My experience seems rather unique (my vet said the vast majority of cat weight problems she deals with are overweight not under), but I thought I'd throw it out there. I definitely noticed positive changes in his outward appearance (his coat is AMAZING now, and he got a lot of compliments on how good it was before the food change). I can definitely see your comparison between the cat food experience and the people food experience. There are also thin people who seem to eat junk, rarely exercise (my cat is an indoor cat, he runs around quite a bit but nothing like an outdoor cat would do), and still remain quite thin. Those people, in my eyes anyway, eat less (my seldom grazing cat) than others, not because they intend to but it is just their nature.
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Old 12-09-2014, 03:04 PM   #7  
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It's been my observation that most people read the labels of their pets food with as much interest as they read the labels of the foods they themselves eat, which is not at all.
I'd agree with that.

I also have been incredibly disappointed with veterinarian's lack of basic nutrition understanding.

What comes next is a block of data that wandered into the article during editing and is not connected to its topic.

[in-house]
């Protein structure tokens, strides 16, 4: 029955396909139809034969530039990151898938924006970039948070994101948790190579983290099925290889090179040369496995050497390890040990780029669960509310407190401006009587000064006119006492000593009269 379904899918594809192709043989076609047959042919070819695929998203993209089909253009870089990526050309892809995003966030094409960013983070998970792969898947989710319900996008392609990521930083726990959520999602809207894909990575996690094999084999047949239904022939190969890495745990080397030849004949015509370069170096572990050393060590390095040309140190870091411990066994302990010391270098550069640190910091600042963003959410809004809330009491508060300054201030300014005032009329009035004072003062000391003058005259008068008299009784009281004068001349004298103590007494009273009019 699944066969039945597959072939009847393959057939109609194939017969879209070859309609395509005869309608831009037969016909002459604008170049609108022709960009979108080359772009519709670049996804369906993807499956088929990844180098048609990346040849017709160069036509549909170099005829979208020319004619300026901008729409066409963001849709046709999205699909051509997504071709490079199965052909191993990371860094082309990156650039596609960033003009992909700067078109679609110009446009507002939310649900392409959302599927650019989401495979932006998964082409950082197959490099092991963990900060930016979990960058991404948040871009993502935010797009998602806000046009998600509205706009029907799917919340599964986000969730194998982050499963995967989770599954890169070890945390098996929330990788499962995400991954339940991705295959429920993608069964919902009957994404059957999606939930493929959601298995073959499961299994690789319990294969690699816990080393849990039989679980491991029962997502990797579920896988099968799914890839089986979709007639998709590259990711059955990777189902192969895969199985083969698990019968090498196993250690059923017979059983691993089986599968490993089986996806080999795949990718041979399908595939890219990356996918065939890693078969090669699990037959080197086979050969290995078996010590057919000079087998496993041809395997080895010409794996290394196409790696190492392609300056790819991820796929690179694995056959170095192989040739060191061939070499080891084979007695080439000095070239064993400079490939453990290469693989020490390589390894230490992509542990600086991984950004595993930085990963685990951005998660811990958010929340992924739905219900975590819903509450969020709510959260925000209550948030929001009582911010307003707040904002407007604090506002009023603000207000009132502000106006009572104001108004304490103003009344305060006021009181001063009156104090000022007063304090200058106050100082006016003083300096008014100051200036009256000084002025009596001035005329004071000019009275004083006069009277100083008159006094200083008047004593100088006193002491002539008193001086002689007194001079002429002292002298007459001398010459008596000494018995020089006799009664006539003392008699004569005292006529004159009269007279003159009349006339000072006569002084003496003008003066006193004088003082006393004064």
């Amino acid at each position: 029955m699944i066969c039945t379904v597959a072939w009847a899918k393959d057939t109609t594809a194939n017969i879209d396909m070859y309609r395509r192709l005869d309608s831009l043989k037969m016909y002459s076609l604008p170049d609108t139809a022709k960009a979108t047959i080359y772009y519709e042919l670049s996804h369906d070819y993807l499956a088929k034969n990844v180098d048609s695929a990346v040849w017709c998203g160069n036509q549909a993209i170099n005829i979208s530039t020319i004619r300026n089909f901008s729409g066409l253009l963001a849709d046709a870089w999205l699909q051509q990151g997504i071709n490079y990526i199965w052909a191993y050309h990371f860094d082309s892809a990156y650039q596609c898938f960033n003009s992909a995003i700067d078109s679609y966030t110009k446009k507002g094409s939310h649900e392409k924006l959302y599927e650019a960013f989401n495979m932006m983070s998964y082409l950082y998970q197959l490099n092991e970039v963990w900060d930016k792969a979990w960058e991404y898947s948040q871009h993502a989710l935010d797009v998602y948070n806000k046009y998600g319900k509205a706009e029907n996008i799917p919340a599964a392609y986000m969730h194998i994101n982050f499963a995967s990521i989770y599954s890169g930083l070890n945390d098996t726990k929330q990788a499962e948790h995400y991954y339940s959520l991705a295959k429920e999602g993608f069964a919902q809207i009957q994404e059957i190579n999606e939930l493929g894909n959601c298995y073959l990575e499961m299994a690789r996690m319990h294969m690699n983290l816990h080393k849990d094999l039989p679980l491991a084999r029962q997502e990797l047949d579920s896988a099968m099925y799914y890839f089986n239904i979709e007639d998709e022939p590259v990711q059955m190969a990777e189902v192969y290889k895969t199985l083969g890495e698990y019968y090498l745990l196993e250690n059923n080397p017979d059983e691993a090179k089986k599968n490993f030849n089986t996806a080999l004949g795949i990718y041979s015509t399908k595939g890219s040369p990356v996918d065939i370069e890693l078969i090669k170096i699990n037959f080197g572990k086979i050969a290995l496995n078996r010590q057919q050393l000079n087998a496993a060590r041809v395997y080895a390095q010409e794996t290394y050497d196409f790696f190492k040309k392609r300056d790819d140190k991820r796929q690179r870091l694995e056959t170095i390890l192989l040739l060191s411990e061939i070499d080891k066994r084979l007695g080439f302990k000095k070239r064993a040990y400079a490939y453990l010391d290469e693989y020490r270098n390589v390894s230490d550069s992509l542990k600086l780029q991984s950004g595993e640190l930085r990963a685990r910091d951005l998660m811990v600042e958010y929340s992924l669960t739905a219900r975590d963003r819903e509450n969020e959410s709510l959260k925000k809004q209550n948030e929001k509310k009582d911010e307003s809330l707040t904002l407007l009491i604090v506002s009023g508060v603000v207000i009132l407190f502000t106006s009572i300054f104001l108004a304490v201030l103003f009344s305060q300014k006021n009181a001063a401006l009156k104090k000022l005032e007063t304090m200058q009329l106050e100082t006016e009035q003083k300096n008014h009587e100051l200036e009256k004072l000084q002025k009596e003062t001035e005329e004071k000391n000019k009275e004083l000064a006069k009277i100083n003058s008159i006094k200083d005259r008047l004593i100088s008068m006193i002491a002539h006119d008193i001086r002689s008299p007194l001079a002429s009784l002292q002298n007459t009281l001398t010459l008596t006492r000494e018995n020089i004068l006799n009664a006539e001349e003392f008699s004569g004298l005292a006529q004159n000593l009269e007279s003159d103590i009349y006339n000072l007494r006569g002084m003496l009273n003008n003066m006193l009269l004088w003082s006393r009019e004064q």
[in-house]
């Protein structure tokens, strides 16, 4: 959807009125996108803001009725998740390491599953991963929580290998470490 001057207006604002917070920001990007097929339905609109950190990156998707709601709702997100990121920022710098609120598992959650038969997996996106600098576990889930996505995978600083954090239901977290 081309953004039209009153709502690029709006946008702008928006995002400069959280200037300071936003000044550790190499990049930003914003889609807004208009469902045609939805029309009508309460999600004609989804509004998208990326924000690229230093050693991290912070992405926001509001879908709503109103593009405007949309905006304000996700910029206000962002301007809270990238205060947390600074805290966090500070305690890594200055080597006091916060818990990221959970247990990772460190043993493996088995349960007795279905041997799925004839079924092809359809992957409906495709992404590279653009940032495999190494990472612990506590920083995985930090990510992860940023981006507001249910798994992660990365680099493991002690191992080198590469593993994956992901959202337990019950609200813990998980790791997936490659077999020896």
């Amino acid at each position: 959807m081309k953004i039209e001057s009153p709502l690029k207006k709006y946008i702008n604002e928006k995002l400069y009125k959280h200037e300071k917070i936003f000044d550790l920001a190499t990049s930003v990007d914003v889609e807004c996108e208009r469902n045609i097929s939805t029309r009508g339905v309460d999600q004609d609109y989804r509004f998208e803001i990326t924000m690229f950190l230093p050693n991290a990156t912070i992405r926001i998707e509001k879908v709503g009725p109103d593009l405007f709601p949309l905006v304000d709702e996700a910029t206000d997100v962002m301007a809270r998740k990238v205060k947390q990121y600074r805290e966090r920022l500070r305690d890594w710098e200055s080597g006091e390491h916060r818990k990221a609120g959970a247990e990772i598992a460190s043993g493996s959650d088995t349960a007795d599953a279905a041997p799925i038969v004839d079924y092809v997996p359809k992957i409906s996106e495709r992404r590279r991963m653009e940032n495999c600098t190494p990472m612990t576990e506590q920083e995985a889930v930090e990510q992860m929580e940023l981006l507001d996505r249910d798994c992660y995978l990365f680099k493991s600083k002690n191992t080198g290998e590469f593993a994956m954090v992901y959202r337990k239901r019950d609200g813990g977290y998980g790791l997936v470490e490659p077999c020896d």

My male cat experienced a few very serious urinary tract infections and blockages, which eventually resulted in surgery. After the first time, I obviously wanted to know why it happened and what I could do to prevent it. The vet prescribed a special UT food, which I fed him for a little while, and then I read the label. It was full of crap. Full of grains! Full of stuff I wouldn't ever feed myself. Not to mention, it was expensive. Long story short, I had to do my own research and decide what was best for him without the vet's help. He eventually had surgery to have his urinary tract re-routed, and all is well now, but I still keep him on a diet to prevent future issues.